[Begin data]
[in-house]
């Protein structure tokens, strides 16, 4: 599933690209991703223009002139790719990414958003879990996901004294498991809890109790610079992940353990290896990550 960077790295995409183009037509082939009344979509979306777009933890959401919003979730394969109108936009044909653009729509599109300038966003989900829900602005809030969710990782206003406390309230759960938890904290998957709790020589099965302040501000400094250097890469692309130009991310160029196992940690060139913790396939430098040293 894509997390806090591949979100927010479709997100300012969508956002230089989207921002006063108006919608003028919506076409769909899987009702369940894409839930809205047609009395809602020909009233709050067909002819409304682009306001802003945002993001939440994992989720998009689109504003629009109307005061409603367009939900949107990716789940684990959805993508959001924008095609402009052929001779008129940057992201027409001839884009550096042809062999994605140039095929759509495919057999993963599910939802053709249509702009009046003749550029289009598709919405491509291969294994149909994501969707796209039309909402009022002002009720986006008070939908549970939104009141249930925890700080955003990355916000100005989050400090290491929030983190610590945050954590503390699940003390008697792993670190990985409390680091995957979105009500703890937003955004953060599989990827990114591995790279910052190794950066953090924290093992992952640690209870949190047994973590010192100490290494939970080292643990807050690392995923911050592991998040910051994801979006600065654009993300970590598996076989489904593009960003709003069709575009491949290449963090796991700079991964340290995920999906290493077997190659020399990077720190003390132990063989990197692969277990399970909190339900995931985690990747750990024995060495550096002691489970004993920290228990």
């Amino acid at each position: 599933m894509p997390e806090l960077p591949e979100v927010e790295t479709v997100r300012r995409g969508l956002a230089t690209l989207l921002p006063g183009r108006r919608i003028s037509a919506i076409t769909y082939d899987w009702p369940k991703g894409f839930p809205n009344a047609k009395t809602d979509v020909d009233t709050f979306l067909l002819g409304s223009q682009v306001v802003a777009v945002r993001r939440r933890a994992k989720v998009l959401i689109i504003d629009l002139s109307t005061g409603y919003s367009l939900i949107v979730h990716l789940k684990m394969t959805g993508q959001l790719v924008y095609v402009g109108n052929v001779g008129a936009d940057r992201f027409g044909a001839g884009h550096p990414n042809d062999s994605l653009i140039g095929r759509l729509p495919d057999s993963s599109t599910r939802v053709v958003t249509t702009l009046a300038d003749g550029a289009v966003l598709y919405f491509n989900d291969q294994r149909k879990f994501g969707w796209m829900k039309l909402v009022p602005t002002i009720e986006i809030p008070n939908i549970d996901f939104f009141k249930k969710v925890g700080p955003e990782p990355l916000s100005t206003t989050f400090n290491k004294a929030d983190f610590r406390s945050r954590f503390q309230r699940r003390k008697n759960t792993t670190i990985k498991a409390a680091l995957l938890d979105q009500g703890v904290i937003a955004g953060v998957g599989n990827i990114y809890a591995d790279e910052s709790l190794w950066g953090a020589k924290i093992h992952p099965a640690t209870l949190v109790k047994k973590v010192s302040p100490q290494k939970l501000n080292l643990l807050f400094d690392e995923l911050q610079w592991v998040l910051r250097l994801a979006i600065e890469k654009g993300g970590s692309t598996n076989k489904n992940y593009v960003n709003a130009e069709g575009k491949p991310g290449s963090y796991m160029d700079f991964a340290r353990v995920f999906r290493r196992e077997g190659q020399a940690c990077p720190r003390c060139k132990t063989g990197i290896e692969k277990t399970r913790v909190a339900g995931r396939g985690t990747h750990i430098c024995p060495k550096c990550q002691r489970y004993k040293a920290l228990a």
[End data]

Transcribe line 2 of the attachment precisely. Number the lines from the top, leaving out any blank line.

């Protein structure tokens, strides 16, 4: 599933690209991703223009002139790719990414958003879990996901004294498991809890109790610079992940353990290896990550 960077790295995409183009037509082939009344979509979306777009933890959401919003979730394969109108936009044909653009729509599109300038966003989900829900602005809030969710990782206003406390309230759960938890904290998957709790020589099965302040501000400094250097890469692309130009991310160029196992940690060139913790396939430098040293 894509997390806090591949979100927010479709997100300012969508956002230089989207921002006063108006919608003028919506076409769909899987009702369940894409839930809205047609009395809602020909009233709050067909002819409304682009306001802003945002993001939440994992989720998009689109504003629009109307005061409603367009939900949107990716789940684990959805993508959001924008095609402009052929001779008129940057992201027409001839884009550096042809062999994605140039095929759509495919057999993963599910939802053709249509702009009046003749550029289009598709919405491509291969294994149909994501969707796209039309909402009022002002009720986006008070939908549970939104009141249930925890700080955003990355916000100005989050400090290491929030983190610590945050954590503390699940003390008697792993670190990985409390680091995957979105009500703890937003955004953060599989990827990114591995790279910052190794950066953090924290093992992952640690209870949190047994973590010192100490290494939970080292643990807050690392995923911050592991998040910051994801979006600065654009993300970590598996076989489904593009960003709003069709575009491949290449963090796991700079991964340290995920999906290493077997190659020399990077720190003390132990063989990197692969277990399970909190339900995931985690990747750990024995060495550096002691489970004993920290228990």